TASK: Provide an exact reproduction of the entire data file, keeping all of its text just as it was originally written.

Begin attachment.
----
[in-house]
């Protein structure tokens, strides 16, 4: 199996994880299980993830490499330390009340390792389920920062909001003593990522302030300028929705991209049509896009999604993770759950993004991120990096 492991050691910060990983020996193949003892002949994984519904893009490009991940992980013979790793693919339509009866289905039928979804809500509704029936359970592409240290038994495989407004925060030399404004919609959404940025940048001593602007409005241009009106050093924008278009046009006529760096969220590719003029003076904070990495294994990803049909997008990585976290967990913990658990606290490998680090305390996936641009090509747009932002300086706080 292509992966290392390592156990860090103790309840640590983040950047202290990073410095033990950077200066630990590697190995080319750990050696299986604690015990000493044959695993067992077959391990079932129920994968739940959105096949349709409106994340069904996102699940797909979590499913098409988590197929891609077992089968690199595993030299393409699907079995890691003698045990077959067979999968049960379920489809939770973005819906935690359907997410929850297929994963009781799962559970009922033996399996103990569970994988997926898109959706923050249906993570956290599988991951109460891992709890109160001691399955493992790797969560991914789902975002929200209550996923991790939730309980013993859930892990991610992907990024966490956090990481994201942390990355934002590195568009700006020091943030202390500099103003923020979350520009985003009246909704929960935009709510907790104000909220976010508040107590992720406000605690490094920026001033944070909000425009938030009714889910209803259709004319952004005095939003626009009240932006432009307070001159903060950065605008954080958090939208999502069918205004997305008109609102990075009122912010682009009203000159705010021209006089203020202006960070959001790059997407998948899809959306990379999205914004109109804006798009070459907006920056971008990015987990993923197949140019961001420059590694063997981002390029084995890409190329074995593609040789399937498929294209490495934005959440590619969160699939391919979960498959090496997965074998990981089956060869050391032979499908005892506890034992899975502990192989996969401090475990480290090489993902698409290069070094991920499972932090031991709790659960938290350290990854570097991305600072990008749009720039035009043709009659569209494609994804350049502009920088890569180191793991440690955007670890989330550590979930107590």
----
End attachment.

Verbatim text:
[in-house]
């Protein structure tokens, strides 16, 4: 199996994880299980993830490499330390009340390792389920920062909001003593990522302030300028929705991209049509896009999604993770759950993004991120990096 492991050691910060990983020996193949003892002949994984519904893009490009991940992980013979790793693919339509009866289905039928979804809500509704029936359970592409240290038994495989407004925060030399404004919609959404940025940048001593602007409005241009009106050093924008278009046009006529760096969220590719003029003076904070990495294994990803049909997008990585976290967990913990658990606290490998680090305390996936641009090509747009932002300086706080 292509992966290392390592156990860090103790309840640590983040950047202290990073410095033990950077200066630990590697190995080319750990050696299986604690015990000493044959695993067992077959391990079932129920994968739940959105096949349709409106994340069904996102699940797909979590499913098409988590197929891609077992089968690199595993030299393409699907079995890691003698045990077959067979999968049960379920489809939770973005819906935690359907997410929850297929994963009781799962559970009922033996399996103990569970994988997926898109959706923050249906993570956290599988991951109460891992709890109160001691399955493992790797969560991914789902975002929200209550996923991790939730309980013993859930892990991610992907990024966490956090990481994201942390990355934002590195568009700006020091943030202390500099103003923020979350520009985003009246909704929960935009709510907790104000909220976010508040107590992720406000605690490094920026001033944070909000425009938030009714889910209803259709004319952004005095939003626009009240932006432009307070001159903060950065605008954080958090939208999502069918205004997305008109609102990075009122912010682009009203000159705010021209006089203020202006960070959001790059997407998948899809959306990379999205914004109109804006798009070459907006920056971008990015987990993923197949140019961001420059590694063997981002390029084995890409190329074995593609040789399937498929294209490495934005959440590619969160699939391919979960498959090496997965074998990981089956060869050391032979499908005892506890034992899975502990192989996969401090475990480290090489993902698409290069070094991920499972932090031991709790659960938290350290990854570097991305600072990008749009720039035009043709009659569209494609994804350049502009920088890569180191793991440690955007670890989330550590979930107590």